3 Aspects of Ethereum 2.0 Staking to Consider Before Committing 32 ETH

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There is a lot of excitement regarding the launch of Ethereum 2.0. With sufficient funds deposited to active Phase 0, staking ETH becomes all the more interesting. However, this process is not necessarily as straightforward as people may assume at first.

A Lengthy Lockup for Funds

It has been known for a while now, but the rollout of Ethereum 2.0 will occur through different stages. Because of this approach, users staking their ETH today will need to part with access over their funds for an extended period of time. It will not be possible to move any staked Ether until phase 1 kicks in, which may take anywhere from a few months up to several years. 

Even then, users will not be able to reclaim their funds and end their period as an Ethereum 2.0 validator. To do so, they must wait until phase 1.5 activates on the network. Again, there is no official timeline for this upgrade. It can take months or years before one is able to access their funds again. For most users, especially speculators and investors, this may be far too long. 

Top Rewards Won’t be Around for Long

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Due to the amount of ETH submitted to the Ethereum 2,0 launch contract, the rewards for running an Ethereum validator will be lower than one may think. In the top tier, users would get an APY of up to 22.95% per year. For a 32-ETH node, that results in a lot of funds being credited to the account every year. Maximum returns are roughly estimated at $4,033 per year, at the current price.

However, there are different reward tiers, based on the amount of total ETH used to power Ethereum 2.0 validators. As more validators are running on the network, the rewards will keep decreasing.  Once 1 million ETH is staked, the rewards drop from 22.95% to 16.62% per year. That yields a 5.3184 ETH staking reward per annum, or $3,276. A decent amount, but already a clear difference compared to the top tier.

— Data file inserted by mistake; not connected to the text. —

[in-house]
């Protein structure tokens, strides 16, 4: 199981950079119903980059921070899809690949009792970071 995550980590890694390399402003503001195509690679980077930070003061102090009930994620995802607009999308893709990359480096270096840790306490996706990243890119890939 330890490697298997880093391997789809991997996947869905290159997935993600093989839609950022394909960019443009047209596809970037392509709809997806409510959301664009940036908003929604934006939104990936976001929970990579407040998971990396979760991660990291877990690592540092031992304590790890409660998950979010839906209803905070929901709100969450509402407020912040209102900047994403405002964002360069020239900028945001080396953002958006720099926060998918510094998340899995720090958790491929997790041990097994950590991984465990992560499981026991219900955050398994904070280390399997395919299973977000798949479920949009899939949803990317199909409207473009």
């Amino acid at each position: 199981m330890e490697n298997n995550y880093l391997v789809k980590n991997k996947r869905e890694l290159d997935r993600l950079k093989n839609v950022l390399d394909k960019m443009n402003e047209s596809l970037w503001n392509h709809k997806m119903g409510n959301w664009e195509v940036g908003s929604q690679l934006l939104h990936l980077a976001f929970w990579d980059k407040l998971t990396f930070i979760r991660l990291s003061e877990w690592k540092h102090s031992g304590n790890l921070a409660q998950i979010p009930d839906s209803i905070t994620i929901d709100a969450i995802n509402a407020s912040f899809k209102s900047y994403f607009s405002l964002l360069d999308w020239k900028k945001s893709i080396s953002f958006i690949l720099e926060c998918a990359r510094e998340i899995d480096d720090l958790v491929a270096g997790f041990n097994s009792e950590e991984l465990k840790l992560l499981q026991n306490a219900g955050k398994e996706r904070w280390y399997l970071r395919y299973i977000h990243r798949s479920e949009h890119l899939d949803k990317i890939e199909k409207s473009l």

ETH 2.0 staking
Source: StakingRewards.com

Assuming the Ethereum price does not retrace again, running a validator can be a good way to speculate on the ETH value. With funds being locked up, one cannot sell on an exchange. Moreover, the value of the rewards in USD value may increase significantly, assuming the value of Ethereum keeps rising as well. A $3,276 annual reward can be worth 10 times as much by 2023, for all one knows. 

Trusting a Third Party Ethereum 2.0 Validator

One possible option for those without sufficient technical knowledge is to delegate one’s stake to a third-party Ethereum 2.0 validator. An appealing approach, but it has many different drawbacks.

  • Giving up control over funds to a third party, which is absolutely unnecessary.
  • There will be a “service fee”, cutting deeply into staking rewards
  • Bad behavior by validators results in reduced staking rewards

This latter aspect is rather worrisome. No one knows for sure if someone else will try to game the system, especially if its not their own funds being on the line. With rewards being slashed as a result for bad behavior, the end user will be affected, rather than the service provider. Self-staking is clearly the better option, but requires a fair bit of work until more suitable solutions come to market.

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